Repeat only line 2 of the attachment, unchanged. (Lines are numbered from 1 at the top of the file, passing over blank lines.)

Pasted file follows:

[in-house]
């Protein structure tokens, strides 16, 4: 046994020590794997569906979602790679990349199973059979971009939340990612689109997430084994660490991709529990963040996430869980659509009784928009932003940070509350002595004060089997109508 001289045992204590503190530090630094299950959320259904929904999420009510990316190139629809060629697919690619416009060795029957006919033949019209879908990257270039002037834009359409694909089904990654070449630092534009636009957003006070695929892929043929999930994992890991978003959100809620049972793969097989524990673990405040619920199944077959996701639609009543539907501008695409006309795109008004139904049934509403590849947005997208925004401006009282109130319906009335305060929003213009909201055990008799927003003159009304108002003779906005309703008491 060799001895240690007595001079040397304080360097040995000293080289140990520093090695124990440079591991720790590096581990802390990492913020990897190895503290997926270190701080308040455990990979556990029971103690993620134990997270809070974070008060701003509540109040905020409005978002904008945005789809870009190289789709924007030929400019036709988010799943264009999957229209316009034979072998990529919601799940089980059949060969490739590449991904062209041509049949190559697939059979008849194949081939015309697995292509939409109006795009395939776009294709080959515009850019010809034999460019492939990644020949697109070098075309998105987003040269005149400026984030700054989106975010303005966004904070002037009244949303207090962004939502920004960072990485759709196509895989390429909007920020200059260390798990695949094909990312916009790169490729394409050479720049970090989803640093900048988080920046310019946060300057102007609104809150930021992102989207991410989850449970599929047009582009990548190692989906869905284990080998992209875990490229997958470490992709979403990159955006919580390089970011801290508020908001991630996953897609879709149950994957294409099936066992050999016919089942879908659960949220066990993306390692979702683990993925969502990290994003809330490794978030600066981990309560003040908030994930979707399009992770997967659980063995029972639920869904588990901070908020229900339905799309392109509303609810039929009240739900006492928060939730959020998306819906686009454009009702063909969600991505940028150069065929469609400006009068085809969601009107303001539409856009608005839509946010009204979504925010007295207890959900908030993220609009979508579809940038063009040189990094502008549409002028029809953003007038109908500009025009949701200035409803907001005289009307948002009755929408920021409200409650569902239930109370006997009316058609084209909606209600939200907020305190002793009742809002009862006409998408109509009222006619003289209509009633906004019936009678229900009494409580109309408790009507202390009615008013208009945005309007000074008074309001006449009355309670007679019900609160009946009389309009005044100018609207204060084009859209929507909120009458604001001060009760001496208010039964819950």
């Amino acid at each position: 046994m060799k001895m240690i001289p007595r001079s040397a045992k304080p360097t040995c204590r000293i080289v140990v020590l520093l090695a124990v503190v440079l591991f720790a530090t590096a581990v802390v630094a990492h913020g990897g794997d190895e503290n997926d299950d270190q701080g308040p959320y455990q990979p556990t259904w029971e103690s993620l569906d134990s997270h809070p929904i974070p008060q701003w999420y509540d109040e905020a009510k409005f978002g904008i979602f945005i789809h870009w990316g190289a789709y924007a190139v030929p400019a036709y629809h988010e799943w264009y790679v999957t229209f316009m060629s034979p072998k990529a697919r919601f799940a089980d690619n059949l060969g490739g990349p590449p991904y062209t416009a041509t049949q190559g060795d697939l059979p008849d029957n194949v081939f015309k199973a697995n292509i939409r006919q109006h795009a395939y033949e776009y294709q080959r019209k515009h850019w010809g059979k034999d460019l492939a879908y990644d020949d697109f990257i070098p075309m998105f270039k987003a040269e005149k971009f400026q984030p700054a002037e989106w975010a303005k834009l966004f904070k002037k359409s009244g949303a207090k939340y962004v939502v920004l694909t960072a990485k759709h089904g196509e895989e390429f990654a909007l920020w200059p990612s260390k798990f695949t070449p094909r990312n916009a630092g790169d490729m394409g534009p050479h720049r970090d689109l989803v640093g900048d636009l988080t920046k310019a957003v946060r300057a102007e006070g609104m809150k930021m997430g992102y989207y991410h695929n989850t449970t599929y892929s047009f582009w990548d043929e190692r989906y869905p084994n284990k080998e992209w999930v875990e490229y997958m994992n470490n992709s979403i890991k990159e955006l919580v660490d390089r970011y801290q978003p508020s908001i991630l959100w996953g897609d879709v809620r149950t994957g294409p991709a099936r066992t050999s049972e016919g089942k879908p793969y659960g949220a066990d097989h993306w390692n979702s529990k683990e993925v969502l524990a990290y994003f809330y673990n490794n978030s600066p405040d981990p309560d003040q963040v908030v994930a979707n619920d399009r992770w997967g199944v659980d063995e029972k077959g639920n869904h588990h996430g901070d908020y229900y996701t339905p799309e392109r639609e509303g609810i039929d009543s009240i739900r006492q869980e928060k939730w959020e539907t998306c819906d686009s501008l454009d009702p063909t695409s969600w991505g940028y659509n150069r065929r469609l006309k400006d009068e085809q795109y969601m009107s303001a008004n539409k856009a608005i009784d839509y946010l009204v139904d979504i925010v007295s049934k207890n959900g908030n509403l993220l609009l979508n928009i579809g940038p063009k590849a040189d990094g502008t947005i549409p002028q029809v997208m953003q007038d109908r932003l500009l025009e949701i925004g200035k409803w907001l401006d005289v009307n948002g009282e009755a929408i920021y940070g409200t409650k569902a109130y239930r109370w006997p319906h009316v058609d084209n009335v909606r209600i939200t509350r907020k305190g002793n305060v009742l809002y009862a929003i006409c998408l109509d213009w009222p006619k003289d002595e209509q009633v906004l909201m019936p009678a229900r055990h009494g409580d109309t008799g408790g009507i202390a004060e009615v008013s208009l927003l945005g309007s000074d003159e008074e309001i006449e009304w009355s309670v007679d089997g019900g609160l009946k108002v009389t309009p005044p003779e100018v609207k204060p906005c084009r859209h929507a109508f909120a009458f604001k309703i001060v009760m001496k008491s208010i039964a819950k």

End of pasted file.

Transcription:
């Protein structure tokens, strides 16, 4: 046994020590794997569906979602790679990349199973059979971009939340990612689109997430084994660490991709529990963040996430869980659509009784928009932003940070509350002595004060089997109508 001289045992204590503190530090630094299950959320259904929904999420009510990316190139629809060629697919690619416009060795029957006919033949019209879908990257270039002037834009359409694909089904990654070449630092534009636009957003006070695929892929043929999930994992890991978003959100809620049972793969097989524990673990405040619920199944077959996701639609009543539907501008695409006309795109008004139904049934509403590849947005997208925004401006009282109130319906009335305060929003213009909201055990008799927003003159009304108002003779906005309703008491 060799001895240690007595001079040397304080360097040995000293080289140990520093090695124990440079591991720790590096581990802390990492913020990897190895503290997926270190701080308040455990990979556990029971103690993620134990997270809070974070008060701003509540109040905020409005978002904008945005789809870009190289789709924007030929400019036709988010799943264009999957229209316009034979072998990529919601799940089980059949060969490739590449991904062209041509049949190559697939059979008849194949081939015309697995292509939409109006795009395939776009294709080959515009850019010809034999460019492939990644020949697109070098075309998105987003040269005149400026984030700054989106975010303005966004904070002037009244949303207090962004939502920004960072990485759709196509895989390429909007920020200059260390798990695949094909990312916009790169490729394409050479720049970090989803640093900048988080920046310019946060300057102007609104809150930021992102989207991410989850449970599929047009582009990548190692989906869905284990080998992209875990490229997958470490992709979403990159955006919580390089970011801290508020908001991630996953897609879709149950994957294409099936066992050999016919089942879908659960949220066990993306390692979702683990993925969502990290994003809330490794978030600066981990309560003040908030994930979707399009992770997967659980063995029972639920869904588990901070908020229900339905799309392109509303609810039929009240739900006492928060939730959020998306819906686009454009009702063909969600991505940028150069065929469609400006009068085809969601009107303001539409856009608005839509946010009204979504925010007295207890959900908030993220609009979508579809940038063009040189990094502008549409002028029809953003007038109908500009025009949701200035409803907001005289009307948002009755929408920021409200409650569902239930109370006997009316058609084209909606209600939200907020305190002793009742809002009862006409998408109509009222006619003289209509009633906004019936009678229900009494409580109309408790009507202390009615008013208009945005309007000074008074309001006449009355309670007679019900609160009946009389309009005044100018609207204060084009859209929507909120009458604001001060009760001496208010039964819950």